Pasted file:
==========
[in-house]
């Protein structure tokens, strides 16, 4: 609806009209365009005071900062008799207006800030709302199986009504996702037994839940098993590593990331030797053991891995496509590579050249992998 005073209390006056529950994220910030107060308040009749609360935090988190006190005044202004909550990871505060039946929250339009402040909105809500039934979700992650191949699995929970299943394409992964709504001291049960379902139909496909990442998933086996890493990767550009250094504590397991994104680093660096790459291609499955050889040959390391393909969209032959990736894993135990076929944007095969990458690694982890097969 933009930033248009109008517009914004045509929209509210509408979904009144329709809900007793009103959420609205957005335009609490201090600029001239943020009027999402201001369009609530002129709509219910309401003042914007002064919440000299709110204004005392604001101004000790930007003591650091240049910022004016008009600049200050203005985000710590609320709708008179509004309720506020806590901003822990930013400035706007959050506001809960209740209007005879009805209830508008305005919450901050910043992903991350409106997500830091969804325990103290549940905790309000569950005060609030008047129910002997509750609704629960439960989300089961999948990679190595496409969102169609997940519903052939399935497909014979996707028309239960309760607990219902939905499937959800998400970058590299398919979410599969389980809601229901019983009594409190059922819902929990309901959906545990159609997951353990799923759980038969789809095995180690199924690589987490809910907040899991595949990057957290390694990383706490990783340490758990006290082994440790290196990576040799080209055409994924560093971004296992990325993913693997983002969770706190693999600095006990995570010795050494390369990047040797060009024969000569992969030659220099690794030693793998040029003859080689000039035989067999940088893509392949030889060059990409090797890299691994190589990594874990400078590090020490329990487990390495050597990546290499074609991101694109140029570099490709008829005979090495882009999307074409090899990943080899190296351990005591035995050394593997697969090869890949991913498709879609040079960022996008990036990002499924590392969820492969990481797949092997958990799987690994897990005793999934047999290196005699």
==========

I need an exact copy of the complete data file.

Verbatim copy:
[in-house]
């Protein structure tokens, strides 16, 4: 609806009209365009005071900062008799207006800030709302199986009504996702037994839940098993590593990331030797053991891995496509590579050249992998 005073209390006056529950994220910030107060308040009749609360935090988190006190005044202004909550990871505060039946929250339009402040909105809500039934979700992650191949699995929970299943394409992964709504001291049960379902139909496909990442998933086996890493990767550009250094504590397991994104680093660096790459291609499955050889040959390391393909969209032959990736894993135990076929944007095969990458690694982890097969 933009930033248009109008517009914004045509929209509210509408979904009144329709809900007793009103959420609205957005335009609490201090600029001239943020009027999402201001369009609530002129709509219910309401003042914007002064919440000299709110204004005392604001101004000790930007003591650091240049910022004016008009600049200050203005985000710590609320709708008179509004309720506020806590901003822990930013400035706007959050506001809960209740209007005879009805209830508008305005919450901050910043992903991350409106997500830091969804325990103290549940905790309000569950005060609030008047129910002997509750609704629960439960989300089961999948990679190595496409969102169609997940519903052939399935497909014979996707028309239960309760607990219902939905499937959800998400970058590299398919979410599969389980809601229901019983009594409190059922819902929990309901959906545990159609997951353990799923759980038969789809095995180690199924690589987490809910907040899991595949990057957290390694990383706490990783340490758990006290082994440790290196990576040799080209055409994924560093971004296992990325993913693997983002969770706190693999600095006990995570010795050494390369990047040797060009024969000569992969030659220099690794030693793998040029003859080689000039035989067999940088893509392949030889060059990409090797890299691994190589990594874990400078590090020490329990487990390495050597990546290499074609991101694109140029570099490709008829005979090495882009999307074409090899990943080899190296351990005591035995050394593997697969090869890949991913498709879609040079960022996008990036990002499924590392969820492969990481797949092997958990799987690994897990005793999934047999290196005699």